For East Sussex: Vax and vax again

Figures announced last week by the county’s Director of Public Health Darrell Gale confirmed that East Sussex is recording its highest levels of Covid-19 infection since the peak of the pandemic last December/January. The weekly rolling average of positive tests across the county rose in the last week of November by nearly 29% (from 2,839 to 3,656) putting it fourth highest per head of population in a league table of 149 upper tier authorities nationwide. Figures for the borough of Hastings were up by 23% (from 548 to 673). That’s the reverse of previous waves of the disease when East Sussex, and Hastings in particular, generally recorded rates at the lower end of the scale. 

The age range statistics of those testing positive tell a fuller story, however. A high proportion of those recently infected are of school age or below, most suffering mild or even unnoticeable symptoms.  The number of cases among over 60s is comparatively low, those of over 70s even less. Covid hospitalisations in the East Sussex area (effectively in the Conquest and Eastbourne District General Hospital) which rose sharply in the first half of November have decreased – back from over 60 to 40 as at 30 November.

As to the Omicron variant, which has pushed central government into implementing most of its Plan B restrictions
on travel and face-coverings nationally, Mr Gale told members of the county council’s Health Overview and Scrutiny Committee last Thursday – “We suspect we will have cases [of Omicron] within the county but have no confirmation… My overall message about the new variant is one of caution rather than deep concern.”

Vaccination roll-out

Mr Gale was introducing a Winter Plan for East Sussex which puts the emphasis on the continued roll-out of the double-dose Covid vaccination programme to everyone over the age of 12, plus the offer of boosters “in a phased way” with the aim of reaching all adults by the end of January – a programme that would require 635,000 shots altogether over the two month period. Current delivery in the county is between 80,000 and 90,000 a week. The plan is to “scale up” to around 120,000 per week in order to meet the target. “That’s a challenge, but we’re working on the plans”, he said.

Take-up of the vaccine in the 12 to 17 age-bracket receiving first and second doses “is good”, according to Mr Gale in a message posted the same day on the council website, though he admits that it is is lower than in some other parts of the South-East region. But he made no claim for the teenage vaccination programme benefiting health
or relieving the pressure on the NHS, putting the case rather on educational grounds – “we know that the vaccine reduces transmission of the virus in schools and colleges, which in turn minimises the disruption to individual students and to schools if positive cases are found in classes”.

Mr Gale is following advice from NHS England which has described plans to increase Covid vaccination capacity as a “national mission”. GPs throughout England have been offered increased rates of remuneration for administering jabs. They have also been advised to defer some of the standard services they provide to patients in order to allow them to focus on delivery of boosters. Minor surgery and routine health checks for over 75s and new patients are anticipated to be cut back until at least the end of March.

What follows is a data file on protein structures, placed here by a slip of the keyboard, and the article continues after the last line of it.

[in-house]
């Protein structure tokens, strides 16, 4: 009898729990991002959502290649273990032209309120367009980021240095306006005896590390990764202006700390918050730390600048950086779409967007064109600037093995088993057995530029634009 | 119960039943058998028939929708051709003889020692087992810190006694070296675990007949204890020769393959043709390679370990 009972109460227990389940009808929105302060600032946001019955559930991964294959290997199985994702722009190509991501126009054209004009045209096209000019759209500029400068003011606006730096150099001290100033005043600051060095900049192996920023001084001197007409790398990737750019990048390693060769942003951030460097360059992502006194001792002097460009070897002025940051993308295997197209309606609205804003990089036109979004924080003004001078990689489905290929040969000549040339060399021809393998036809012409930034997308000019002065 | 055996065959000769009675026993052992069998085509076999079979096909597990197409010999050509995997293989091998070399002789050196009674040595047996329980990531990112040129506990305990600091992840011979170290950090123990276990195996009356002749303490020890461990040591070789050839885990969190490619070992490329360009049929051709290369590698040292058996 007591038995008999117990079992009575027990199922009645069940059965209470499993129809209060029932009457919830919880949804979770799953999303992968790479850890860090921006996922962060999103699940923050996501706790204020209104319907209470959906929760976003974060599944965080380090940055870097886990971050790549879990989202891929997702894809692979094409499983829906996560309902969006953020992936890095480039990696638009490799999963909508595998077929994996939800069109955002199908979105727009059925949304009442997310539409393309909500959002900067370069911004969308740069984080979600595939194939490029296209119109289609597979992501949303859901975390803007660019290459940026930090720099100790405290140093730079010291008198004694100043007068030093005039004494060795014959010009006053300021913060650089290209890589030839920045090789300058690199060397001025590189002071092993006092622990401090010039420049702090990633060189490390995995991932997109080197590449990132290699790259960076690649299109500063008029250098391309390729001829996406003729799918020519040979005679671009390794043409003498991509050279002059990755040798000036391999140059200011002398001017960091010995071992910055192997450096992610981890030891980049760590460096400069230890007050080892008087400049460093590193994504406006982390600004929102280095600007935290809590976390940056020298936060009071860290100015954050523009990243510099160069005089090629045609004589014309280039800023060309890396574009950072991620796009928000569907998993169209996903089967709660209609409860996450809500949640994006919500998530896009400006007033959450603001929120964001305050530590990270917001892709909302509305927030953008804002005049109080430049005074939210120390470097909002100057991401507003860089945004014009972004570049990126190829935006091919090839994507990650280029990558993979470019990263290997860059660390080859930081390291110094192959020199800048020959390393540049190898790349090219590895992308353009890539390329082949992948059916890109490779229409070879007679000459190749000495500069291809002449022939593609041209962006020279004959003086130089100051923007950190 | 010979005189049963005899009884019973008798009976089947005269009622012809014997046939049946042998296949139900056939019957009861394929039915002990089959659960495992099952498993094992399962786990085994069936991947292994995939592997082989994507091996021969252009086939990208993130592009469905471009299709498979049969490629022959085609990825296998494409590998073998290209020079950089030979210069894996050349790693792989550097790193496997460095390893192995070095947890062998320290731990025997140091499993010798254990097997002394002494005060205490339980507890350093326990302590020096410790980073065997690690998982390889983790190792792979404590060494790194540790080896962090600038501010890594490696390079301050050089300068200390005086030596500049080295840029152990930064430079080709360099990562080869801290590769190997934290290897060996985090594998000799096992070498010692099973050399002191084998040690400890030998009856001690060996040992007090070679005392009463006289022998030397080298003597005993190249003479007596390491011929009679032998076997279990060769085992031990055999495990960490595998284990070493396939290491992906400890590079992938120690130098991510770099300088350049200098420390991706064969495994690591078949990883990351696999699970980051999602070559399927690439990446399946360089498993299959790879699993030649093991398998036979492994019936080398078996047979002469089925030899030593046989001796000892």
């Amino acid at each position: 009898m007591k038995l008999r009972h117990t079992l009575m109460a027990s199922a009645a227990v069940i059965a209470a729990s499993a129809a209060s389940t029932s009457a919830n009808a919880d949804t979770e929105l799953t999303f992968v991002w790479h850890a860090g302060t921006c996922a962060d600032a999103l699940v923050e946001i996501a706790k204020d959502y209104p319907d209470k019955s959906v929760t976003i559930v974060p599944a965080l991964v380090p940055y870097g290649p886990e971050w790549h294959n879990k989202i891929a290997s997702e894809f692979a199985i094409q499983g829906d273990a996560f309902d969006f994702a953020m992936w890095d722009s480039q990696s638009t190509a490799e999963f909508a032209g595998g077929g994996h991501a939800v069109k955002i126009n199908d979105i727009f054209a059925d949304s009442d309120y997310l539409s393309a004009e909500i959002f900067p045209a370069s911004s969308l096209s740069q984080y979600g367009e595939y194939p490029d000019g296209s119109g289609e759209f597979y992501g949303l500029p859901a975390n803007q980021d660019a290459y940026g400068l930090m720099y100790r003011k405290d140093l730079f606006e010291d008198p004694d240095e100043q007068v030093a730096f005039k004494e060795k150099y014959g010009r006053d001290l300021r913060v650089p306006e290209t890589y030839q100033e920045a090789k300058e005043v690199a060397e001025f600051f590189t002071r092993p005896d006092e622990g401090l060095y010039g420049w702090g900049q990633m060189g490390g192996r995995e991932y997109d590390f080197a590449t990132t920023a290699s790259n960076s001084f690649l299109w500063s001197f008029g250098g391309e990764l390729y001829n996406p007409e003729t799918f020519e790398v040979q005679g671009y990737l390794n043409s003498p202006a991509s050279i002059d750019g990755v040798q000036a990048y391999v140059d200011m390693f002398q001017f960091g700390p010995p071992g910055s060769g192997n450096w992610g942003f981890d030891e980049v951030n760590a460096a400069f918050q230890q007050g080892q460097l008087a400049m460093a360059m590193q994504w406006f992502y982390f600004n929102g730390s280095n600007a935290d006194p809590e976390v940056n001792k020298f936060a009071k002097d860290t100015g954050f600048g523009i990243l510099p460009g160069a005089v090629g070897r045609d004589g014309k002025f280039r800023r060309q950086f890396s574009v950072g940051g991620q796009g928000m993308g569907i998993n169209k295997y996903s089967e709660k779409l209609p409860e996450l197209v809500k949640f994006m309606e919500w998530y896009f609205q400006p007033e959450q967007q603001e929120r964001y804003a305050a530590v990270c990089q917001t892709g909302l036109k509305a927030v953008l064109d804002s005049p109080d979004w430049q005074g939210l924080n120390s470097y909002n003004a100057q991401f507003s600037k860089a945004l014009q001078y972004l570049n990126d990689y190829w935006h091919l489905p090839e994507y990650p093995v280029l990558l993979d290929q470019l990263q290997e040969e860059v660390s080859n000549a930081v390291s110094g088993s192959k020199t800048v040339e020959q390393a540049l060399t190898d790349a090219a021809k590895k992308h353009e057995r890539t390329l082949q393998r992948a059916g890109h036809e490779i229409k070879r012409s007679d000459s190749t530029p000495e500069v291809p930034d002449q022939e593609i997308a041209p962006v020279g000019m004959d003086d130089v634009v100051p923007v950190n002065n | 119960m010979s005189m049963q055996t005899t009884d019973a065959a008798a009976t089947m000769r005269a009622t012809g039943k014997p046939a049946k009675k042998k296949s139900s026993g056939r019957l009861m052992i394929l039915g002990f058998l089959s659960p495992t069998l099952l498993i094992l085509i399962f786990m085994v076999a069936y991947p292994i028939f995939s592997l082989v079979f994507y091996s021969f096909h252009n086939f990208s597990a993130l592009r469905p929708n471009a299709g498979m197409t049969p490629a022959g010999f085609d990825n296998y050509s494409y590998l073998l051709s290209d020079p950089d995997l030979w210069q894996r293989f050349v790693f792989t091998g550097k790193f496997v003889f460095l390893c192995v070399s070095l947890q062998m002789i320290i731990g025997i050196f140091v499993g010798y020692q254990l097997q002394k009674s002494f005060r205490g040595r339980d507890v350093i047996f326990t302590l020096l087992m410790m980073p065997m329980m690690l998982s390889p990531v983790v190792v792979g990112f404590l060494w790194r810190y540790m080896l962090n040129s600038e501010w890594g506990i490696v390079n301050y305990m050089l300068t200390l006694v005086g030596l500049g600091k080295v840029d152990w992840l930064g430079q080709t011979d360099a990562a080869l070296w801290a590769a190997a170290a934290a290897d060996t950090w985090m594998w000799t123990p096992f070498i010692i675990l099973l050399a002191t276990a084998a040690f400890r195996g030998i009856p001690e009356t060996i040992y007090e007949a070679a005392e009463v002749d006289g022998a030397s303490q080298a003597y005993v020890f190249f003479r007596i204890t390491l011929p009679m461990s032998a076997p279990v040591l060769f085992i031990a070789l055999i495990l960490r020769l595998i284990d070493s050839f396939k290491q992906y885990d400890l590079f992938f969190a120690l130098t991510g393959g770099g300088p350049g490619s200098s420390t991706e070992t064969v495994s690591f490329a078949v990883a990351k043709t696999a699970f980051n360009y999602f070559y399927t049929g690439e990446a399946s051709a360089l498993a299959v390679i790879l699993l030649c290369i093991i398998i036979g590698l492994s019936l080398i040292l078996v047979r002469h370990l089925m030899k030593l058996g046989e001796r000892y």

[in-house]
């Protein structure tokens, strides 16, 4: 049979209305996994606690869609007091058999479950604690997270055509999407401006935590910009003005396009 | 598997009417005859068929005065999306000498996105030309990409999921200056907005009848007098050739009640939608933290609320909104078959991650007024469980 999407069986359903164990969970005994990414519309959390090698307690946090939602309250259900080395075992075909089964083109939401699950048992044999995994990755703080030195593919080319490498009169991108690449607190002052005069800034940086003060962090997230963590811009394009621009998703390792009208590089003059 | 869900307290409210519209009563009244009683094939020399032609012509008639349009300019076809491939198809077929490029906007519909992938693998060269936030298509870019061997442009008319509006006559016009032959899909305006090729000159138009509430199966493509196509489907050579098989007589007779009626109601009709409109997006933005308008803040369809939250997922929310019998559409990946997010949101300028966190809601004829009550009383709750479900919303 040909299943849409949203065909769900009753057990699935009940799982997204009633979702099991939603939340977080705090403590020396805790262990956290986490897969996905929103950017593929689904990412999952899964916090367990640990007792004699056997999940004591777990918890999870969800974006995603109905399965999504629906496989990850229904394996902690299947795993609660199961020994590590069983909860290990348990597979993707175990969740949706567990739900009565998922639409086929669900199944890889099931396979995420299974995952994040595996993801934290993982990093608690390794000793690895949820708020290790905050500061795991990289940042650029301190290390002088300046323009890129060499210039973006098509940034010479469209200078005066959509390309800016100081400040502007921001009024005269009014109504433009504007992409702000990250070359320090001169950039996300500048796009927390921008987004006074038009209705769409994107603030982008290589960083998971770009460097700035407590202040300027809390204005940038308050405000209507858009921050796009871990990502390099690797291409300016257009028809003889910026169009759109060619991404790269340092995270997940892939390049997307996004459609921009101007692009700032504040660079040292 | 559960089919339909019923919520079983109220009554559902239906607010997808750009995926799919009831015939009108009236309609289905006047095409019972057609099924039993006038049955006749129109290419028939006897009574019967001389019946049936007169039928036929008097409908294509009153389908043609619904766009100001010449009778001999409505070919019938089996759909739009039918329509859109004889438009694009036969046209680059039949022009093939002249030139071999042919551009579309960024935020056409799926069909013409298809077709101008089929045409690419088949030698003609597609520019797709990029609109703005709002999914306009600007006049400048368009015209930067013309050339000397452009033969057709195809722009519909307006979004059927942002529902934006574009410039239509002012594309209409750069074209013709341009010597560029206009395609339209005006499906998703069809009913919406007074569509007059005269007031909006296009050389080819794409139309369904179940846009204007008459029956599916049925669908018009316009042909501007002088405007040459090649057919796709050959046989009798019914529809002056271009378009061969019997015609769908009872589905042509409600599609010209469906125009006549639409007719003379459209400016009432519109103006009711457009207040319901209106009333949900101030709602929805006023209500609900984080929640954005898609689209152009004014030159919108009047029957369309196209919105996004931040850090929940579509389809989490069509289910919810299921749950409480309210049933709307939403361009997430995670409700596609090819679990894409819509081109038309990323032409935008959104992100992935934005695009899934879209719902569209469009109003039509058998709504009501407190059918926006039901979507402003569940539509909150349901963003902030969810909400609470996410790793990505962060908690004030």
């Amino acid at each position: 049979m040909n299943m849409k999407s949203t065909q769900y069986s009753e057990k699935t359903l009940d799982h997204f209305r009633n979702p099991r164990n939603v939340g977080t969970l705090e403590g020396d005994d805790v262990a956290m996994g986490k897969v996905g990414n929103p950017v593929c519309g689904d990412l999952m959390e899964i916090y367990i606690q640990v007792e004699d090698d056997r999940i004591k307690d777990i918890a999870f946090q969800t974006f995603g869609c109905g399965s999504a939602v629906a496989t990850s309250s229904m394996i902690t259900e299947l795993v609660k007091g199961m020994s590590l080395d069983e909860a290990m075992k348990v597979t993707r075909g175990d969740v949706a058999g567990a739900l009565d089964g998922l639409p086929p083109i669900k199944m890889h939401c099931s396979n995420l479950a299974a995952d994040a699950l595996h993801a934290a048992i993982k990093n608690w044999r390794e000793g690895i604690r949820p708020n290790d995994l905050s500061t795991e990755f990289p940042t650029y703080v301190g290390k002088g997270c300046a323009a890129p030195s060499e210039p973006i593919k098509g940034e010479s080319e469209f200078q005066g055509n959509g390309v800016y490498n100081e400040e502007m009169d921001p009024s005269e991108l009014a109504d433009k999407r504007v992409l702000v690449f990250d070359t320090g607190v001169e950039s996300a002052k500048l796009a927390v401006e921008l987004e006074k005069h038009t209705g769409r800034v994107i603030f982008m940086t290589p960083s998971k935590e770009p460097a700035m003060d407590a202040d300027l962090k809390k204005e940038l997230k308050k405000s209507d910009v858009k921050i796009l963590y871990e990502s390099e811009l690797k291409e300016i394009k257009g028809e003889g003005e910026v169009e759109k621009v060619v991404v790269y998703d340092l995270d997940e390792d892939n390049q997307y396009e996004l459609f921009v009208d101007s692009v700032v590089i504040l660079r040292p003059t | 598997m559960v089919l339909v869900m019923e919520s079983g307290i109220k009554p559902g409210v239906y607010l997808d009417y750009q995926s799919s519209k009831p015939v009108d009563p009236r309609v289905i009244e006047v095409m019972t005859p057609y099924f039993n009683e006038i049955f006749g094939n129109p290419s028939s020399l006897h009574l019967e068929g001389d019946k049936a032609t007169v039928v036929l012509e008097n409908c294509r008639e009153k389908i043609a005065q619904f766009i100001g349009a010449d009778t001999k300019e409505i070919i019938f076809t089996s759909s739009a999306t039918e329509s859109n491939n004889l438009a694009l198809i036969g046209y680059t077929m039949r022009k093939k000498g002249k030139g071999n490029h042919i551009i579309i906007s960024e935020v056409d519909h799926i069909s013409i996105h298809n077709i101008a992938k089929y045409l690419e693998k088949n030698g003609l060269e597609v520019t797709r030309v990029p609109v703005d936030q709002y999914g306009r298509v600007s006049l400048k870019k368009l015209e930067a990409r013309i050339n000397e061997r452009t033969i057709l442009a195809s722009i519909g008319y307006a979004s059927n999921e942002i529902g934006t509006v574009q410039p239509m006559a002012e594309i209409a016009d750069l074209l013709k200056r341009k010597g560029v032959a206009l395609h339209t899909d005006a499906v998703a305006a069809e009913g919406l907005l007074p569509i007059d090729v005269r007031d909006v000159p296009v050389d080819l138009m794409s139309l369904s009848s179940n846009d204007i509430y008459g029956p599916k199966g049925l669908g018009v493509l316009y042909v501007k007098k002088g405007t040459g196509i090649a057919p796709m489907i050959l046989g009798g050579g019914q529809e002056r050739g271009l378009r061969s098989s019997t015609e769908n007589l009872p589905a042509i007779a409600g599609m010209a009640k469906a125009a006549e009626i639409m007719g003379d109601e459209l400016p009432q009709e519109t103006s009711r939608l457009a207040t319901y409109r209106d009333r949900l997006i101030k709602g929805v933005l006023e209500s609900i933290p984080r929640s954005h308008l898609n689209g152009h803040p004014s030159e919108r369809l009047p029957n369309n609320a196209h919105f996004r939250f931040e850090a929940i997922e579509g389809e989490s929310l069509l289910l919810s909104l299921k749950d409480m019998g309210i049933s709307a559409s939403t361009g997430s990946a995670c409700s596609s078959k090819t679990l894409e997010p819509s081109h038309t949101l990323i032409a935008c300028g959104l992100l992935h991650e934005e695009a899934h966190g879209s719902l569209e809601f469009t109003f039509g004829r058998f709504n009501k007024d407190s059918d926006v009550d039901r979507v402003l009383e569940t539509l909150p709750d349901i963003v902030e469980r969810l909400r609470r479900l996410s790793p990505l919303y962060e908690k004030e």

For and against

Dr Farah Jameel, chair of the British Medical Association’s GP committee, told the Today programme on BBC Radio Four that these measures would release GPs from “filling out paperwork” and pursuing targets she described as “unnecessary and often “undeliverable”, allowing staff to prioritise the most vulnerable patients and support the “national priority” to vaccinate people as quickly as possible.

However, Dennis Reed, director of Silver Voices, a campaign group for older people, said NHS England’s proposals were a “blatant case of age discrimination” that suggested “once you reach the age of 75 your health is of less importance than the rest of the population”. He said that deferring checks for the early warning signs of illnesses such as strokes, cancers and diabetes was “counter-productive” as it would see patients “pushed out of primary care” and being treated in hospitals, which would not ease the burden on the NHS.

Some doctors – local as well as national – are also unimpressed. One Hastings GP, who wishes to remain unidentified, is scathing. “The number of patients with worsening chronic illnesses such as diabetes, heart disease, obesity, and depression I see is overwhelming”, he says. “On the one hand, the NHS imposes experimental drugs misleadingly called ‘vaccines’ on a credulous population without informing it about the real risks associated with them and lying about their efficacy, which obviously is more than dubious. On the other hand it neglects real and serious health problems such as the ones mentioned above, plus cancers and ‘routine’ operations like hip and other joint replacements. Most of these affect older patients, for whom years of delay mean a sentence of ongoing misery and suffering. For an illness with less than 1% mortality, illnesses that cause severe long-term disability and death have been neglected, and I see the consequences of that every day.” 

Overall Covid vaccination rates in Hastings remain well below the national average. Most recently released figures, calculated to 3 December, put the proportion of the population (over 12s) of the borough that have had at least one dose as 79.4%, those with two as 72.6%.  National equivalents are 88.8% and 80.8%.


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